by Gus Iversen
, Editor in Chief | February 24, 2015
From the January/February issue of HealthCare Business News magazine
Small target precision
Ma, who has nearly 20 years of experience performing SRS, says the latest version of Gamma Knife (Perfexion) retains an advantage over other platforms with regard to dosimetry and accuracy. He also points to the vast amounts of published data on Gamma Knife SRS as an invaluable resource in utilizing the tool responsibly and to its highest potential.
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Ma participated in a study published online earlier this year entitled, Variable Dose Interplay Effects Across Radiosurgical Apparatus in Treating Multiple Brain Metastases, which evaluated the use of Gamma Knife, Novalis, TrueBeam, and CyberKnife at six different clinics to better understand how well each modality spares healthy tissue from radiation. Their findings indicate that treatment by the Gamma Knife did the best job at sparing normal tissue, however, it requires the longest beam-on time (the amount of time that the radiation beam is transmitting radiation to the patient).
“From a physics point of view, the head frame does several important things that people need to know,” says Ma, “Once you target the lesion, it’s easy to be very precise.” He says that the body movements that an image guided platform has to account for—rotational shifts, breathing, sweating, even gravity itself—are infinitely complex and can result in reduced accuracy of the treatment.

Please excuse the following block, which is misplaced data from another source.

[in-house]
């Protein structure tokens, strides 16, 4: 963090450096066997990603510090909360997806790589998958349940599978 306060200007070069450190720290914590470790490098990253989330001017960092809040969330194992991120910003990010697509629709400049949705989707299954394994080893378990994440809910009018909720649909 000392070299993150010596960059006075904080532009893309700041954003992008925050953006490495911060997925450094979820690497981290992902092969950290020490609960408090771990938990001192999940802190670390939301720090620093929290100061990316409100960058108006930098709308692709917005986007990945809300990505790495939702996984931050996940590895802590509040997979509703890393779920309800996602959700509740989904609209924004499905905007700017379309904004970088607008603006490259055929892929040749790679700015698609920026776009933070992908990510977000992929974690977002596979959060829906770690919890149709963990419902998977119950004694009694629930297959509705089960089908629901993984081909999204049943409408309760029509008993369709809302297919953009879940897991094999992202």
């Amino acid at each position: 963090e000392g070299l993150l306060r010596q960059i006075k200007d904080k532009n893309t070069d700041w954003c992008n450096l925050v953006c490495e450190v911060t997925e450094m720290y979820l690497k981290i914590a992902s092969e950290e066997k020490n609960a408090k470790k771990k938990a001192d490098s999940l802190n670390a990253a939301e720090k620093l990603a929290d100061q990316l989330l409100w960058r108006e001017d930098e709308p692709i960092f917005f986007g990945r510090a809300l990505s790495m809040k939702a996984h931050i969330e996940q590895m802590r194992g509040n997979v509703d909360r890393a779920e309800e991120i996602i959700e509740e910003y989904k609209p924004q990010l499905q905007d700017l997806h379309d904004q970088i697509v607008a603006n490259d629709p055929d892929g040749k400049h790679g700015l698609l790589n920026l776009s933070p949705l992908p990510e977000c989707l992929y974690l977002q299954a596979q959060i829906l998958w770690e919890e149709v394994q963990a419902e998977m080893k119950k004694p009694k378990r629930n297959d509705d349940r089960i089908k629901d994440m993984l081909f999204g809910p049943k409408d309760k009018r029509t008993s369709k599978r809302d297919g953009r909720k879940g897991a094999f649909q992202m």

When radiation is off-target, it subjects normal tissue to radiation, which can lead to various side effects of varying complexity. For example, when treating trigeminal neuralgia, which affects the fifth cranial nerve, there is precious little room for missing the target.
“You want to zap a little nerve, (1mm by 7mm), with a high dose such as 80 gray,” says Ma, “You better do that with something that can deliver the dose precisely.” Ma says that Gamma Knife is more focused than other platforms and has sharper dose falloff. “The dosimetry using X-ray comes from electrons hitting the target,” says Ma, “Those modalities tend to deliver a factor 2 to 3 times higher in the normal tissue dose, or the skirting dose, than does the Gamma Knife.”
“For other tumors you can make the argument saying those things are tolerable, however, the entire backbone of doing radiosurgery is to be precise,” says Ma. So, for whatever temporary discomfort it implies, he believes the Gamma Knife and its head frame yield better outcomes, especially for the most complex brain cancer cases.
Considerations for throughput and versatility
Alliance Oncology, a technology agnostic and comprehensive network of radiosurgical programs, has Gamma Knifes installed in two of their 29 partnering radiation therapy centers. They also partner with hospitals using modalities from the other major stereotactic manufacturers.